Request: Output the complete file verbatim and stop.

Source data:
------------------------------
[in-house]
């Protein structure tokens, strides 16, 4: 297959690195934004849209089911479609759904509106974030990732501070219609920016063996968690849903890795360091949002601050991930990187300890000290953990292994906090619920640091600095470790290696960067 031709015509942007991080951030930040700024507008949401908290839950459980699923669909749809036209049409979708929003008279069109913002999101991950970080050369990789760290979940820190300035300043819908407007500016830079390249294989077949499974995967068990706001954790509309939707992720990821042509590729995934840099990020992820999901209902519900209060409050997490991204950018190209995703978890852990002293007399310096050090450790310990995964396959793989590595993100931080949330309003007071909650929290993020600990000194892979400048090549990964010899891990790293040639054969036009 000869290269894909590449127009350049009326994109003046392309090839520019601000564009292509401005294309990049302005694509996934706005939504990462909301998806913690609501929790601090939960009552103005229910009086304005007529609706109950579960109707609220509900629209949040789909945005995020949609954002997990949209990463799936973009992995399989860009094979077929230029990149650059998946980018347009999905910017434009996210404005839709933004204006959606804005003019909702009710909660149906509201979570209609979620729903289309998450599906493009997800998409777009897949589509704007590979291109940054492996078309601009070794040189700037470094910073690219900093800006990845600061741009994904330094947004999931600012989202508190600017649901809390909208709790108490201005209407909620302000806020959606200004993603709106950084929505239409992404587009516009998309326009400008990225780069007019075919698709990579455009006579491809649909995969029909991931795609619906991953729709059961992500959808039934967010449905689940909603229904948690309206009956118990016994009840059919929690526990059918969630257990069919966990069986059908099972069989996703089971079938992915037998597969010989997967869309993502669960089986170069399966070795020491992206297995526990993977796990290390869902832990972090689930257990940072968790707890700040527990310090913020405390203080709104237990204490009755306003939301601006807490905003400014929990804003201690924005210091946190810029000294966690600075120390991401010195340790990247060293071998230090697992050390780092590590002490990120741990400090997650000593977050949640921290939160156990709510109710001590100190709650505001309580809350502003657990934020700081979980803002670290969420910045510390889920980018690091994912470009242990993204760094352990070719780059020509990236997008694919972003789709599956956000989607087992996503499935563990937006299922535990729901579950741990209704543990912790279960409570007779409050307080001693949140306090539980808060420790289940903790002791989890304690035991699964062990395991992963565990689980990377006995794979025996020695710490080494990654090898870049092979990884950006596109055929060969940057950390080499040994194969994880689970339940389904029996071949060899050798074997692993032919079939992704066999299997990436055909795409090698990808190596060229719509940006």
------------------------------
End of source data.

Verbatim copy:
[in-house]
């Protein structure tokens, strides 16, 4: 297959690195934004849209089911479609759904509106974030990732501070219609920016063996968690849903890795360091949002601050991930990187300890000290953990292994906090619920640091600095470790290696960067 031709015509942007991080951030930040700024507008949401908290839950459980699923669909749809036209049409979708929003008279069109913002999101991950970080050369990789760290979940820190300035300043819908407007500016830079390249294989077949499974995967068990706001954790509309939707992720990821042509590729995934840099990020992820999901209902519900209060409050997490991204950018190209995703978890852990002293007399310096050090450790310990995964396959793989590595993100931080949330309003007071909650929290993020600990000194892979400048090549990964010899891990790293040639054969036009 000869290269894909590449127009350049009326994109003046392309090839520019601000564009292509401005294309990049302005694509996934706005939504990462909301998806913690609501929790601090939960009552103005229910009086304005007529609706109950579960109707609220509900629209949040789909945005995020949609954002997990949209990463799936973009992995399989860009094979077929230029990149650059998946980018347009999905910017434009996210404005839709933004204006959606804005003019909702009710909660149906509201979570209609979620729903289309998450599906493009997800998409777009897949589509704007590979291109940054492996078309601009070794040189700037470094910073690219900093800006990845600061741009994904330094947004999931600012989202508190600017649901809390909208709790108490201005209407909620302000806020959606200004993603709106950084929505239409992404587009516009998309326009400008990225780069007019075919698709990579455009006579491809649909995969029909991931795609619906991953729709059961992500959808039934967010449905689940909603229904948690309206009956118990016994009840059919929690526990059918969630257990069919966990069986059908099972069989996703089971079938992915037998597969010989997967869309993502669960089986170069399966070795020491992206297995526990993977796990290390869902832990972090689930257990940072968790707890700040527990310090913020405390203080709104237990204490009755306003939301601006807490905003400014929990804003201690924005210091946190810029000294966690600075120390991401010195340790990247060293071998230090697992050390780092590590002490990120741990400090997650000593977050949640921290939160156990709510109710001590100190709650505001309580809350502003657990934020700081979980803002670290969420910045510390889920980018690091994912470009242990993204760094352990070719780059020509990236997008694919972003789709599956956000989607087992996503499935563990937006299922535990729901579950741990209704543990912790279960409570007779409050307080001693949140306090539980808060420790289940903790002791989890304690035991699964062990395991992963565990689980990377006995794979025996020695710490080494990654090898870049092979990884950006596109055929060969940057950390080499040994194969994880689970339940389904029996071949060899050798074997692993032919079939992704066999299997990436055909795409090698990808190596060229719509940006």